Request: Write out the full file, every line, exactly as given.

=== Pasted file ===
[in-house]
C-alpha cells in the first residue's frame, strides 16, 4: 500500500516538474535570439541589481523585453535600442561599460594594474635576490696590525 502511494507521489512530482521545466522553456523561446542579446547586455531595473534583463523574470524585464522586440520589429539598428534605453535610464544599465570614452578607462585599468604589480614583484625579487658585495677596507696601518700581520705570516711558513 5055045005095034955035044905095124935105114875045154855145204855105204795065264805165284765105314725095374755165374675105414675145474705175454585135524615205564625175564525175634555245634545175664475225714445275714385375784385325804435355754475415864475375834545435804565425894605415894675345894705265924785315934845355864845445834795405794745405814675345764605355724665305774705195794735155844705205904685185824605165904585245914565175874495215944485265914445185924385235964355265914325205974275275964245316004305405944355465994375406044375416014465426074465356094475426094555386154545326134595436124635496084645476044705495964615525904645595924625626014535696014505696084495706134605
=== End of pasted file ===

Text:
[in-house]
C-alpha cells in the first residue's frame, strides 16, 4: 500500500516538474535570439541589481523585453535600442561599460594594474635576490696590525 502511494507521489512530482521545466522553456523561446542579446547586455531595473534583463523574470524585464522586440520589429539598428534605453535610464544599465570614452578607462585599468604589480614583484625579487658585495677596507696601518700581520705570516711558513 5055045005095034955035044905095124935105114875045154855145204855105204795065264805165284765105314725095374755165374675105414675145474705175454585135524615205564625175564525175634555245634545175664475225714445275714385375784385325804435355754475415864475375834545435804565425894605415894675345894705265924785315934845355864845445834795405794745405814675345764605355724665305774705195794735155844705205904685185824605165904585245914565175874495215944485265914445185924385235964355265914325205974275275964245316004305405944355465994375406044375416014465426074465356094475426094555386154545326134595436124635496084645476044705495964615525904645595924625626014535696014505696084495706134605